c > functions


/* Function pointers are used to point to code
 * whereas normal pointers point to data at a memory
 * location. We do not need to allocate and de-allocate
 * memory for function pointers as we do with normal pointers
 * A function's name is a way to get the function's address
 * Function pointers can be used to achieve the strategy pattern in C
 * a.k.a. dependency injection

#include <stdio.h>

// using a typedef to make specifying function pointers easier
typedef int (*binary_operation_ptr)(int,int);

// defining a struct to act as a class with its own name and method
struct Strategy{
    char name[10];
    binary_operation_ptr operation;
    // OR int (*operation)(int,int); WITHOUT typedef

typedef struct Strategy Strategy;

int sum(int x,int y){
    return x+y;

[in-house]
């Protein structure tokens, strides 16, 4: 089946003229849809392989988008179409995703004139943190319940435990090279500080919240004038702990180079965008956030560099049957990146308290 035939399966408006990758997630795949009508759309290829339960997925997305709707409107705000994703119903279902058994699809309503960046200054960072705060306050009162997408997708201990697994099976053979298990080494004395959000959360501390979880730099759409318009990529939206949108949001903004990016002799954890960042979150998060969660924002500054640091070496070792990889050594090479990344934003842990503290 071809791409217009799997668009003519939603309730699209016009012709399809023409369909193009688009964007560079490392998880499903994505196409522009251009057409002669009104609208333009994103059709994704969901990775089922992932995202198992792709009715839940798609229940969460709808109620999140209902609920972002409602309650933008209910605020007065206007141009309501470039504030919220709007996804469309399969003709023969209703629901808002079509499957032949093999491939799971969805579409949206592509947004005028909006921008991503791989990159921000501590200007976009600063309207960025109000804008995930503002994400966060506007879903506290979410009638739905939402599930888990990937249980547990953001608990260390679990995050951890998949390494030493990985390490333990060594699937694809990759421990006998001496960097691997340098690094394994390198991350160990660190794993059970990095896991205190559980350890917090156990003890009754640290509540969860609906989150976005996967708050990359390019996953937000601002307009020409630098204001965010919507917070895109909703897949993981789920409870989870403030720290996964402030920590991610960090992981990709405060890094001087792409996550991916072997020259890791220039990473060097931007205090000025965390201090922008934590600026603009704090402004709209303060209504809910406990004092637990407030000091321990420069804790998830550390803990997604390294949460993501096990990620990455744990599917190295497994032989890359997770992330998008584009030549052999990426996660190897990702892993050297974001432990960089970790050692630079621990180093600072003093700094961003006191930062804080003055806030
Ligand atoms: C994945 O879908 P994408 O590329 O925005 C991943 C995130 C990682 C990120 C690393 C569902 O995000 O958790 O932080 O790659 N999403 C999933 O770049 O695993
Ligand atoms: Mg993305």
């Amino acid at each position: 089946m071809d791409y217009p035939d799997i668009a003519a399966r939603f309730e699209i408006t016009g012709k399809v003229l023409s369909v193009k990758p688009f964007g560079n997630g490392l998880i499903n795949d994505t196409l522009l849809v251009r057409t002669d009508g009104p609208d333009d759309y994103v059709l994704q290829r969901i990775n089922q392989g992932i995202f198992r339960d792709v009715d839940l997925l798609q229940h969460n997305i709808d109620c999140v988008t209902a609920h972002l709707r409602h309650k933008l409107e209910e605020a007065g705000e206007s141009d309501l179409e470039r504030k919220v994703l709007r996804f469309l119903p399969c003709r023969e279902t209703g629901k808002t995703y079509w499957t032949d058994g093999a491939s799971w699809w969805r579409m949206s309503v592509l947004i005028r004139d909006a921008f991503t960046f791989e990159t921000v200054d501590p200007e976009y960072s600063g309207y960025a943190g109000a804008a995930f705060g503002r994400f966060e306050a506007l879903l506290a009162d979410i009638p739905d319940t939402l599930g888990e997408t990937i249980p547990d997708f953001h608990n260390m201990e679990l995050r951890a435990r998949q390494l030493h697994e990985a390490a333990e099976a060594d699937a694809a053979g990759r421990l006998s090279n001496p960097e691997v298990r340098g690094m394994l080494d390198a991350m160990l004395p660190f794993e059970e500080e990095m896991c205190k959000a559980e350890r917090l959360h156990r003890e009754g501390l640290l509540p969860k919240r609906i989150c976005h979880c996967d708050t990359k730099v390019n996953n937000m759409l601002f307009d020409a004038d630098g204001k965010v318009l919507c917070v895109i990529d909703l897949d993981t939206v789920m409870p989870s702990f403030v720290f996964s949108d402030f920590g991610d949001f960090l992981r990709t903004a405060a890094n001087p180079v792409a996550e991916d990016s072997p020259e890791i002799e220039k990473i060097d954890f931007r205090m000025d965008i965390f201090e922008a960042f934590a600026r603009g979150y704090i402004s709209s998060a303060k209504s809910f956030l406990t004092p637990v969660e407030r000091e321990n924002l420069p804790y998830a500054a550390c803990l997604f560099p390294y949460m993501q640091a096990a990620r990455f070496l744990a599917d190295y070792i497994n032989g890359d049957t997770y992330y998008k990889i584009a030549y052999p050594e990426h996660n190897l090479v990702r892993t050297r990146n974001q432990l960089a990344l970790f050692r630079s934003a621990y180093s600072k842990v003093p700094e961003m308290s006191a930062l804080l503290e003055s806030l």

int diff(int x,int y){
    return x-y;

void use_strategy(Strategy strategy){
    printf("The result of using %s wth 5 and 6 is %d\n",strategy.name,strategy.operation(5,6));

void do_calculation(int (*op)(int,int), int x, int y){
    printf("The result of the operation is %d\n",op(x,y));

int main(){
    // calls the sum function
    // does the same thing because the function name is sufficient to locate it

    // create a strategy for addition
    Strategy addition;
    addition.operation = sum;

    // create a strategy for subtraction
    Strategy subtraction;
    subtraction.operation = diff;

    return 0;